The new identity of killer Jon Venables will remain secret after his conviction for child pornography offences, a judge ruled today.
Mr Justice Bean at the Old Bailey decided the fact that Venables was living in Cheshire, England at the time of the offences could be reported.
The judge made the ruling after legal discussions involving barristers for Venables, one of two boys who killed toddler James Bulger in 1993.
Until now an injunction has prevented any reporting of his new name, whereabouts, appearance, and even accent.
Following Venables’ sentence today for child pornography offences, some media organisations had applied to be able to report his new name, but lawyers for the killer and the Attorney General voiced concerns about the move.
It was claimed that this would put him at further risk from attack in prison and could mean he would have to adopt another new identity on his eventual release.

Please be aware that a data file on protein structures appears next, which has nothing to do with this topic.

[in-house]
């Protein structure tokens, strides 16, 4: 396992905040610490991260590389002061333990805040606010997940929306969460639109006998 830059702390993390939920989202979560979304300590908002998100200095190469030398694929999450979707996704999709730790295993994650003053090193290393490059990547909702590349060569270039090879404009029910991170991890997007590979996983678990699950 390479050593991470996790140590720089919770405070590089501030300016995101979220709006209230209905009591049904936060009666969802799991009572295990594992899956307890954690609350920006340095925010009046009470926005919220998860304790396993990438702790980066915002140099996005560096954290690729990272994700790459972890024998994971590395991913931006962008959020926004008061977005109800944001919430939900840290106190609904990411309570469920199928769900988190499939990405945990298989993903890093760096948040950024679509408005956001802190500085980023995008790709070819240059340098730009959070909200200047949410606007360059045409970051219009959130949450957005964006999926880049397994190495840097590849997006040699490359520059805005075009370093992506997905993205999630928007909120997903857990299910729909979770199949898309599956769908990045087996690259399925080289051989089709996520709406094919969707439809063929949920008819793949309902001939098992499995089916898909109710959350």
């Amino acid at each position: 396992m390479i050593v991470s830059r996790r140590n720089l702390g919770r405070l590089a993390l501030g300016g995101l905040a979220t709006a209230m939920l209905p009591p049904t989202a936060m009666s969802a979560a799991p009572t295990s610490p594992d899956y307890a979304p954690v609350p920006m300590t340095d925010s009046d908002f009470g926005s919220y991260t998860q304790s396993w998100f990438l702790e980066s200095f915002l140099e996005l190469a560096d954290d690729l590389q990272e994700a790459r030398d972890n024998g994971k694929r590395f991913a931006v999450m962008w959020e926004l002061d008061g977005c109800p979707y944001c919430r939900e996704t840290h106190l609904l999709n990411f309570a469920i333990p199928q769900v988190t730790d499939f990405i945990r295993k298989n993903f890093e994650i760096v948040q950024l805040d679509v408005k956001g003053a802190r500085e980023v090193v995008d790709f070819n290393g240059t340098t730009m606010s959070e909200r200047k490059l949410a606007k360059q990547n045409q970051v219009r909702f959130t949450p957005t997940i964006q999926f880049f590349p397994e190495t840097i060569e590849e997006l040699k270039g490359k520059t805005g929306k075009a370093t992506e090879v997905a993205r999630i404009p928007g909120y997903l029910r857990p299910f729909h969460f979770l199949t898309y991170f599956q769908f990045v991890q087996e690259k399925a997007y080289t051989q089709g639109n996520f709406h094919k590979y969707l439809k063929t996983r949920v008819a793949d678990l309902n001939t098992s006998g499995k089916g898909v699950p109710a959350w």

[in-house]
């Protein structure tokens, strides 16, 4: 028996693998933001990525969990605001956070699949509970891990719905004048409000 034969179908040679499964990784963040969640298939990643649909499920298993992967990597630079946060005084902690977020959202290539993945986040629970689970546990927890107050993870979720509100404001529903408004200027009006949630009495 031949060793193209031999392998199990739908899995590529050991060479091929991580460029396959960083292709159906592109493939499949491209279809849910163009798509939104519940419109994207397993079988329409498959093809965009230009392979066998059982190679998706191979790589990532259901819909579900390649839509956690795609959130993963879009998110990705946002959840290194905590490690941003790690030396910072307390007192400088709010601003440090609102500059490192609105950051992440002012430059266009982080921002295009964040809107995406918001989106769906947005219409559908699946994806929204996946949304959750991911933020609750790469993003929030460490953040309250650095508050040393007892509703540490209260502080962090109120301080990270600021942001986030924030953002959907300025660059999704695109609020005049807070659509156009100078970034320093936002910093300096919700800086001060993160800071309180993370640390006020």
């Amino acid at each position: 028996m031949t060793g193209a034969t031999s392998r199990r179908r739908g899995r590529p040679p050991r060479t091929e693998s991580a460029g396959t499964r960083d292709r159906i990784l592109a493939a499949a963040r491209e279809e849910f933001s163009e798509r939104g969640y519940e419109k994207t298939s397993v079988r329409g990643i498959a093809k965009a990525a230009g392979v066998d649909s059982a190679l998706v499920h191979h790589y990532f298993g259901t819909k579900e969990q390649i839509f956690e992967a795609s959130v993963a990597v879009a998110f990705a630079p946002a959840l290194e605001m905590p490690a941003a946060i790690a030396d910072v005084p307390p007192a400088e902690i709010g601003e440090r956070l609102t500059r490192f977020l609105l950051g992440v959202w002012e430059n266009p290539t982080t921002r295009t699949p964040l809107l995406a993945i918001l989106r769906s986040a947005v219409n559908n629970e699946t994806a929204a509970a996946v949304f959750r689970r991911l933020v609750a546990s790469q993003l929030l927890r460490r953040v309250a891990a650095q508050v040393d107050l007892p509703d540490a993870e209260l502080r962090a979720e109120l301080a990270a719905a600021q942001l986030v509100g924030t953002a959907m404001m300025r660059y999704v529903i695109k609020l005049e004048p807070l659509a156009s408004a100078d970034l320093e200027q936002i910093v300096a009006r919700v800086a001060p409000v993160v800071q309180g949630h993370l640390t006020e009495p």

Details of a police document about the potential impact of naming him assessed it as three on a scale of one to three, the court heard.
It said this would be reduced if he were to be given a new identity.
But it added: “It must be considered that there could be the potential that someone could find Venables with the intention of killing him.”
The judge agreed to grant an application by Edward Fitzgerald QC, for Venables, to “maintain permanently” the ban on naming his client.
The earlier sentencing hearing had taken place under circumstances of unprecedented secrecy.
Venables appeared via videolink but was only seen by the judge in the case.
Anthony Hudson QC, who was in court representing the national media, said: “This is the first time ever that such a course has been adopted in relation to an adult criminal defendant.”